Before, During, and After an Earthquake: Preparedness Steps
  

Earthquakes can occur in Indiana at any time. Citizens should plan and practice what to do in the event of an earthquake in order to properly respond before, during, and after the shaking begins.

Before an earthquake occurs:

  • Prepare for three to seven days of electricity, water, gas, and telephone outages.
  • Keep an earthquake disaster kit on hand, including a well-stocked first aid kit, a supply of medicines required for life-threatening conditions, copies of important documents, extra money, a flashlight, a hand crank or solar-powered radio, extra batteries, blankets, drinking water and nonperishable food, and tools to shut off utilities. Store the kit in a secure, waterproof location that is easily accessible.
  • Conduct calm family discussions about earthquakes. Decide upon an outdoor meeting location for your family to reunite after a quake and conduct in-home practice drills. Teach your household members to knock three times repeatedly if they were to become trapped inside your home.
  • Conduct a thorough investigation of your home, checking for any defective wiring, leaky gas connections, and deep cracks in the ceiling or foundation that could pose a danger during a quake.
  • Install flexible, corrugated pipe fittings to avoid gas and water leaks. Flexible fittings are more resistant to breakage. If recommended by your gas service provider, have an automatic gas shutoff installed that can be triggered by strong vibrations.
  • Learn how to shut off all utilities in your home.
  • Use bolts or straps to secure heavy items that may topple over, such as a bookcase, china cabinet, or water heater. Store heavy, hazardous, or flammable materials on low shelves or in secure cabinets. If you are a renter, ask your landlord to secure furniture and water heaters to the wall.
  • Avoid placing heavy objects, such as shelves and picture frames, on walls where they could fall onto a bed or locations where your family would be sitting. Hang objects from closed hooks and secure corners with earthquake putty.
  • Secure cabinet doors with latches to prevent items from falling out during an earthquake.

During an earthquake:

  • Drop, Cover, and Hold on! Drop to the floor, get under a sturdy table, and hold on until the shaking stops. If your entire body does not fit underneath the furniture, position your body so that at least your head and neck are covered.
  • If indoors, stay there; most injuries occur when people inside try to move to a different location or try to leave. Avoid windows, exterior walls, stairwells, elevators, and objects that could fall. Be aware that the electricity may go out and the fire alarm or sprinkler system may turn on.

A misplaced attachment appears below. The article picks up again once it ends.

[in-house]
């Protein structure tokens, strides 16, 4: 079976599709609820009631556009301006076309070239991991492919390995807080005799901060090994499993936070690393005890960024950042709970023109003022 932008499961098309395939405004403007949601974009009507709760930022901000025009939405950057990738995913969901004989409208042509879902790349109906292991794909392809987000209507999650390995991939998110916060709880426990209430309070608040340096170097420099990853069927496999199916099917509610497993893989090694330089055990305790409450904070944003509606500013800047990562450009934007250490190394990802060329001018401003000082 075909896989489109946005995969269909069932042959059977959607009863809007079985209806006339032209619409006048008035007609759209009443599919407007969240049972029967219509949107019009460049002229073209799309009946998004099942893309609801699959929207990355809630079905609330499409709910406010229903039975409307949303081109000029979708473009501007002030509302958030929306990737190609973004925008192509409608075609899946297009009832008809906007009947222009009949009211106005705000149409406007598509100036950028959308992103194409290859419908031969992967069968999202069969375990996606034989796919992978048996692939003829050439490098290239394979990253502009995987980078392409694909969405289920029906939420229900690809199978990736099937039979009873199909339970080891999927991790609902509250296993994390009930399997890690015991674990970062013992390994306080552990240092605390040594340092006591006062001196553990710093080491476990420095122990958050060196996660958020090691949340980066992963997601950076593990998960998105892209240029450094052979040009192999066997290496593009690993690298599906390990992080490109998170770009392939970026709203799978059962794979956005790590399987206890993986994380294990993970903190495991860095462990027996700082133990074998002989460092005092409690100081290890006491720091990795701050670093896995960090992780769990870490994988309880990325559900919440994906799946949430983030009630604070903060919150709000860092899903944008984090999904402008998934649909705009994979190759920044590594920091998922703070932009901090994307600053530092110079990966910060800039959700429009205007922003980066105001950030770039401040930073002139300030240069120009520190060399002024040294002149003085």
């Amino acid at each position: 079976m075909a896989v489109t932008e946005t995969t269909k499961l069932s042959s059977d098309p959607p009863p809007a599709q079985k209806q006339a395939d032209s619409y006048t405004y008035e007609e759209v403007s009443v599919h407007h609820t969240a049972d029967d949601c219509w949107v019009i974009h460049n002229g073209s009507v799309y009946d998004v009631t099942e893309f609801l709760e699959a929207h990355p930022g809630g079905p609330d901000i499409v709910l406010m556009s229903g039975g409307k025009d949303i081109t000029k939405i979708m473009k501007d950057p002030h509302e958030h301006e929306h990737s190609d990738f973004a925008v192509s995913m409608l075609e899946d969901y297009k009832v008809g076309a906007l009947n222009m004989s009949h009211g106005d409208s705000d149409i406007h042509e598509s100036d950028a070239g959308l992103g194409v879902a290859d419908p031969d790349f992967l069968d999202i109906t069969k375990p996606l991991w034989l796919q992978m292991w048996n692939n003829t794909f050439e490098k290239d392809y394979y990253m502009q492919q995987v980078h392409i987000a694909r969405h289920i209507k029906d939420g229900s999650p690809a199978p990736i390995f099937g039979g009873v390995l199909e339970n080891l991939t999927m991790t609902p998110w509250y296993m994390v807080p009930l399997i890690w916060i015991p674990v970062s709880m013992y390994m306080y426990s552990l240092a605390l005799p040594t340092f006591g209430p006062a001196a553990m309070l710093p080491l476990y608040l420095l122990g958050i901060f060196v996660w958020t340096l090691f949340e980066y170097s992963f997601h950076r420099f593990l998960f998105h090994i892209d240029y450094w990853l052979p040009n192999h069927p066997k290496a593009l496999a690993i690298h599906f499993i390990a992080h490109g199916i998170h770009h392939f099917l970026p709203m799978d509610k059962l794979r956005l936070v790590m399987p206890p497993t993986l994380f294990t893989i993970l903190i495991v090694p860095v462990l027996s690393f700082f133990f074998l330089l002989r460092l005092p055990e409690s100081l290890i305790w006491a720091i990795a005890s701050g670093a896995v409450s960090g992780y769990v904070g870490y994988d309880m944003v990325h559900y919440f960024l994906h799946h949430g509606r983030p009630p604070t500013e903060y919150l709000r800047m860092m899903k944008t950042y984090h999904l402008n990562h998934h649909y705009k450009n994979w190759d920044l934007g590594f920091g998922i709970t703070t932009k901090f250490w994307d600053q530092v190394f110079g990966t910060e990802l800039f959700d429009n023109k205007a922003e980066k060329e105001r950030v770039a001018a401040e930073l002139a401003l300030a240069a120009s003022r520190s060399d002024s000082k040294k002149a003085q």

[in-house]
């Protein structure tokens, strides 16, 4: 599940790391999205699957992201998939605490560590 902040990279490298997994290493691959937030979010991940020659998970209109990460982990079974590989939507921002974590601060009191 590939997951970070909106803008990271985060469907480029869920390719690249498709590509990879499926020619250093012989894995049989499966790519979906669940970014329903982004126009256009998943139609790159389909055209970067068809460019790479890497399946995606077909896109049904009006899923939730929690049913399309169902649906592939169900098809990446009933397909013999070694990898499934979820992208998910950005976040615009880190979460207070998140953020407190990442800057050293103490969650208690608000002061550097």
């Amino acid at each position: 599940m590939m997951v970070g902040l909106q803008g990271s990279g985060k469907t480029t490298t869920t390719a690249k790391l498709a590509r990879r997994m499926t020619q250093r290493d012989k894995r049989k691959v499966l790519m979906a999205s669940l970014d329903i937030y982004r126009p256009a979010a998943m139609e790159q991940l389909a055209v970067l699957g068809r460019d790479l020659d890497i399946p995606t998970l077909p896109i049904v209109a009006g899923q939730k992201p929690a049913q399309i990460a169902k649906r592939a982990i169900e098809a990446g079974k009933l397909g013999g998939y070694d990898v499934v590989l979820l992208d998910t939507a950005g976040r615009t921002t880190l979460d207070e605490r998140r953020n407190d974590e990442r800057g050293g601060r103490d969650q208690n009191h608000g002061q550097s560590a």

• If outside, get into an open area. Stay clear of buildings, power lines, streetlights, and anything that can fall on you.
  • If driving, move out of traffic as quickly as possible and shut off the engine. Avoid bridges and overpasses, and anything that could fall onto your car, such as trees, light posts, powerlines, and signs.
  • If in bed, stay there. Hold on and protect your head with a pillow. Only move to a nearby safe place if you are under a heavy light fixture or something that may fall on you.
  • If in a wheelchair, stay in it. Move to a safe location, lock your wheels, and cover your head and neck.

After an earthquake:

  • Go to your predetermined outdoor meeting location. Check for injuries to others and provide assistance as needed.
  • Check for and extinguish small fires. Clean up any spilled flammable liquids immediately.
  • If you smell gas or hear a hissing sound, open a window and quickly leave the building. Shut off the main gas valve only if you suspect a gas leak. Return home only when it is declared safe. Once gas lines are turned off, service should be restored only by your service provider.
  • Check appliances and electric lines for damage. Unplug any damaged appliances or light fixtures, and shut off power at the main fuse box if there are sparks, frayed wires, or if you smell something burning.
  • Check for sewage and water line damage. If you suspect damage, avoid using the toilet until you call a plumber.
  • Watch out for items that may have shifted in cabinets or closets that can cause further damage or injury upon opening the doors.
  • If you are trapped under debris, do not light a match or move about. Cover your mouth with clothing and tap on a pipe or wall so rescuers can locate you. Only shout as a last resort, as it can cause you to inhale dangerous amounts of dust.
  • If you are driving, watch out for road hazards, including fallen trees, power lines, and damaged bridges and roads. If a power line fell onto your car during the earthquake, stay inside until trained personnel remove the wire.
  • Use the telephone only for emergencies. 911 systems will be overloaded after an earthquake. Keep the phone lines clear for emergency calls to get through.
  • Listen to the radio for important information.
  • Inspect your home for signs of structural damage, particularly to the foundation and chimney. Damage to these areas can pose serious safety hazards in the months after an earthquake. Do not enter a structurally compromised structure. Call a certified home inspector if you are unsure of your home’s structural stability.
  • Be prepared for aftershocks! Aftershocks can occur minutes, days, or months after an earthquake. Drop, Cover, and Hold on each time shaking occurs.



 
 
 
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